To the Labour Exchange to discuss my stately-as-a-galleon progress towards work that doesn't exist. My new minder was rather self-deprecating - "I'd be quite good at this job if I didn't keep losing paper" - but I think she's rather good. She'd picked up an application pack for a potentially interesting job at a some sort of bunfight the other day, and put it in the post for me (on Monday, it arrived on Friday) and even found, but lost, a flyer about tour guiding. It was rather a nice feeling to be thought of in my absence, so that counts for something, even though I privately consider her task impossible.
And then a leisurely stroll through Oxford's busying streets, slowly crowding with shoppers, tourists, and students, until I'd had enough of them, and headed back to the bus stop. I prefer the back streets, for their charisma as much as their quietness, and was rather unexpectedly accosted by Mormons in New College Lane. Two of them, plainer than usual, and implausibly, given their youth, marked with the badge "Elder". One was German, I think, the other American. I've noticed before that it's rarely any use saying you're a Christian priest to these people, but I did it anyway. They wanted to talk about baptism and seemed very intense that there is only one correct way to do it, as it says so in the Book of Mormon. You could talk about symbolism, the authority of books, diversity of style and practice, and all the rest, but it would be like water off a full immersion. There was absolutely no respect for the fact that I knew abundantly more about the question than they did - obviously they weren't going to agree with me, that didn't matter (although of course, it does to people with that cast of mind), but a little respect would have gone a long way to prolonging the conversation. In its absence I went to find my bus.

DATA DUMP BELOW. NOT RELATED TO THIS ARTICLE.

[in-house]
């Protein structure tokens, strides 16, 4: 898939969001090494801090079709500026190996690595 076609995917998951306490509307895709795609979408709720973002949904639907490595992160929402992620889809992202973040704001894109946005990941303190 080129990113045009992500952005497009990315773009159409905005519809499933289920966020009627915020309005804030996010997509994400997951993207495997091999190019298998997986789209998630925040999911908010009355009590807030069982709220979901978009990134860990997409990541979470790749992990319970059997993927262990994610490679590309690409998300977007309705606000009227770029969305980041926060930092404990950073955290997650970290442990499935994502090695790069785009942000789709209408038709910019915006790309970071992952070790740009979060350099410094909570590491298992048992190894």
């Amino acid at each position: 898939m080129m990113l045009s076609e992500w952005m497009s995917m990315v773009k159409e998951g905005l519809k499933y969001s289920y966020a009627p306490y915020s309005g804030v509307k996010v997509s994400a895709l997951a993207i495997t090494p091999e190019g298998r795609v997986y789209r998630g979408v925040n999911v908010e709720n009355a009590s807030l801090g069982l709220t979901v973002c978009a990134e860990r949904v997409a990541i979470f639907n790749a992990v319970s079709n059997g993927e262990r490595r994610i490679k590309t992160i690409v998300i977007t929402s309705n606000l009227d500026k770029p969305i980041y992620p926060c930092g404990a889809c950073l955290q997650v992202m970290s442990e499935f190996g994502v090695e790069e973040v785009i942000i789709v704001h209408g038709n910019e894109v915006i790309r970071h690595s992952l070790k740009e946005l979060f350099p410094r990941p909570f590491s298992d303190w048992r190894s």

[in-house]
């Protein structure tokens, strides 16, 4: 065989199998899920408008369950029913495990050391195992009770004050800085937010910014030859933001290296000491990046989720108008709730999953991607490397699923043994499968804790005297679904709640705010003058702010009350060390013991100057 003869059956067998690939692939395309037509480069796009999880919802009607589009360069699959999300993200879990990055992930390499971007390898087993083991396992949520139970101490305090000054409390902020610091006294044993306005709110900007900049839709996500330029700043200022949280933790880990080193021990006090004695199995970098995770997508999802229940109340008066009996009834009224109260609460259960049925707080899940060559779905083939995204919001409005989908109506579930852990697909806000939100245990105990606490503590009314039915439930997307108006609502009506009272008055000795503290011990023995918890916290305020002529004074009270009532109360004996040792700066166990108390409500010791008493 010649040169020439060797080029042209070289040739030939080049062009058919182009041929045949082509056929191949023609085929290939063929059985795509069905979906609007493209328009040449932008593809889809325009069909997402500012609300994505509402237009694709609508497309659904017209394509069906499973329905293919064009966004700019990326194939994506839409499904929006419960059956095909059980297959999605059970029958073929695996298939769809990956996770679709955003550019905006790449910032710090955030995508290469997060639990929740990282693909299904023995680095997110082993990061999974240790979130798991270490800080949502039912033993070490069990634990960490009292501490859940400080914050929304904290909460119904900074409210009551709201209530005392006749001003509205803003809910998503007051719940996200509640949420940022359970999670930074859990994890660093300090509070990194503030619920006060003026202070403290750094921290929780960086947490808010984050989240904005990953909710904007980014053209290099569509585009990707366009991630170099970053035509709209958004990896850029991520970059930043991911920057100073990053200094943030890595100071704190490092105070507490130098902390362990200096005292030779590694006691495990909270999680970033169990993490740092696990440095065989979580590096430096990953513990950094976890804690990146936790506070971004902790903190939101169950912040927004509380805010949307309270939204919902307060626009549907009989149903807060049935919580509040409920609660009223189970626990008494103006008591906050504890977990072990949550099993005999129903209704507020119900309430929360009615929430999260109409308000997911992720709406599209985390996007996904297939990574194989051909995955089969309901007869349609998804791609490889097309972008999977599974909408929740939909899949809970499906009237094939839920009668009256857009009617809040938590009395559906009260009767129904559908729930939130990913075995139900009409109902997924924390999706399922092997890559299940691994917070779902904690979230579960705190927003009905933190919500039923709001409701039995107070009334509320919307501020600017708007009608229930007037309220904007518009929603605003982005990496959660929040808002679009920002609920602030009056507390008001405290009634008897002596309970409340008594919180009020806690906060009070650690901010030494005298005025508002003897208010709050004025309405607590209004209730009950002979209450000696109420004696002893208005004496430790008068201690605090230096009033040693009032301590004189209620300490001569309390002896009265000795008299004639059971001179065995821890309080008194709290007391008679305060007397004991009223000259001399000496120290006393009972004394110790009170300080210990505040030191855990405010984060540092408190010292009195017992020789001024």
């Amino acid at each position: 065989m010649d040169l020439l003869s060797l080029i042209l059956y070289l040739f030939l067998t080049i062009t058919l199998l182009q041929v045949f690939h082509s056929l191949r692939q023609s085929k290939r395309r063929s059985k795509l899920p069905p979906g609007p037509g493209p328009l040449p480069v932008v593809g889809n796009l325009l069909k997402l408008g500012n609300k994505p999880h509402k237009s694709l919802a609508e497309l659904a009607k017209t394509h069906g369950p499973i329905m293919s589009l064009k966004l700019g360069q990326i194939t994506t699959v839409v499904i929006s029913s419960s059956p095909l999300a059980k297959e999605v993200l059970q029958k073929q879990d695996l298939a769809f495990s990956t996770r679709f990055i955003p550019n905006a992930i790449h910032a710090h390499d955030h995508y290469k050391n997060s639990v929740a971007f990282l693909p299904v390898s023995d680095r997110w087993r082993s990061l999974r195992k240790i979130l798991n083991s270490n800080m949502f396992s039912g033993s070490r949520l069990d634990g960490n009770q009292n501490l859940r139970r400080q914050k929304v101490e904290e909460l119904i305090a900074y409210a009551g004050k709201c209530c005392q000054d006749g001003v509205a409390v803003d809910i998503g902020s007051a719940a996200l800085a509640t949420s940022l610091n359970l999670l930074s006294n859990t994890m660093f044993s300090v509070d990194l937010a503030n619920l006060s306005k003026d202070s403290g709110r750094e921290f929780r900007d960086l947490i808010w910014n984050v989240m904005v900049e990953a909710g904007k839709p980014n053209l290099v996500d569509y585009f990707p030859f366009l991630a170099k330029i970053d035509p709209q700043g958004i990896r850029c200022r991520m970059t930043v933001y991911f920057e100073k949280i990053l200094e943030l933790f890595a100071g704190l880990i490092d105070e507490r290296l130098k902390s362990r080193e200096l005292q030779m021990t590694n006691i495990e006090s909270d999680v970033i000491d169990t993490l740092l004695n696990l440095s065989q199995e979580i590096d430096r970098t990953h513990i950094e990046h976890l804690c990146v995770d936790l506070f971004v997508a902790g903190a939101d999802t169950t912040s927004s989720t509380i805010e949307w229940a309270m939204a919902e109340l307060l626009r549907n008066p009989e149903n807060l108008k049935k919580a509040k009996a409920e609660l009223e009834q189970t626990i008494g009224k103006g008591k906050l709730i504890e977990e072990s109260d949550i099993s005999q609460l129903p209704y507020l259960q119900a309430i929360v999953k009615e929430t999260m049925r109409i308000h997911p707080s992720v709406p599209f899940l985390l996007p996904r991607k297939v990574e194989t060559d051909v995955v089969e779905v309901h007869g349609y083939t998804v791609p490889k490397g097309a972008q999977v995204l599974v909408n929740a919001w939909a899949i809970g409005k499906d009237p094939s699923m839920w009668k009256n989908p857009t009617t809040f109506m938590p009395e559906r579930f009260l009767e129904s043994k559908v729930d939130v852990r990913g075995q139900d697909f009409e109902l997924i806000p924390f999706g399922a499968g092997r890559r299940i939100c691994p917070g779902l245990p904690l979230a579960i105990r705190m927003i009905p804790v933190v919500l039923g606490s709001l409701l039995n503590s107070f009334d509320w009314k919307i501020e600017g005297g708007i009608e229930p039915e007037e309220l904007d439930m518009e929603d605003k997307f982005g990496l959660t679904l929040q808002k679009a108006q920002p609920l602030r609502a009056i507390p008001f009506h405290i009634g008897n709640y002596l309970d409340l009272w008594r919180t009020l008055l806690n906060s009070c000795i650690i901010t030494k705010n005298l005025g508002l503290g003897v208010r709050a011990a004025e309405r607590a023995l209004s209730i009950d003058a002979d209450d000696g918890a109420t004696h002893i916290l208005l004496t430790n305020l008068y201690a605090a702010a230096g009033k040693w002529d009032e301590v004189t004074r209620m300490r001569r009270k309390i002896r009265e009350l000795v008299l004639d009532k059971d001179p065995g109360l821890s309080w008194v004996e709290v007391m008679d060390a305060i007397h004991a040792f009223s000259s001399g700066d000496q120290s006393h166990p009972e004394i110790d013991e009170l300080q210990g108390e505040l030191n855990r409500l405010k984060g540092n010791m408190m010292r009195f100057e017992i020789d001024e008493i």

Alighting in Barton, at the top of the hillside with the park, and playground, and the view over the fields, there was lawn-mowing in progress. I well remember when we first got a ride-on mower for the lawn in my parents' half-acre garden in Sussex, over thirty years ago. It was red, and replaced the big green petrol mower we had before, which, as it weighed a ton, was quite good exercise when you had to spin it round at the end of each stripe. But the new red toy was enormous fun, and quite clearly the chap in the park was having a ball too, whirling like a dervish.
But I didn't tell him how to do his job.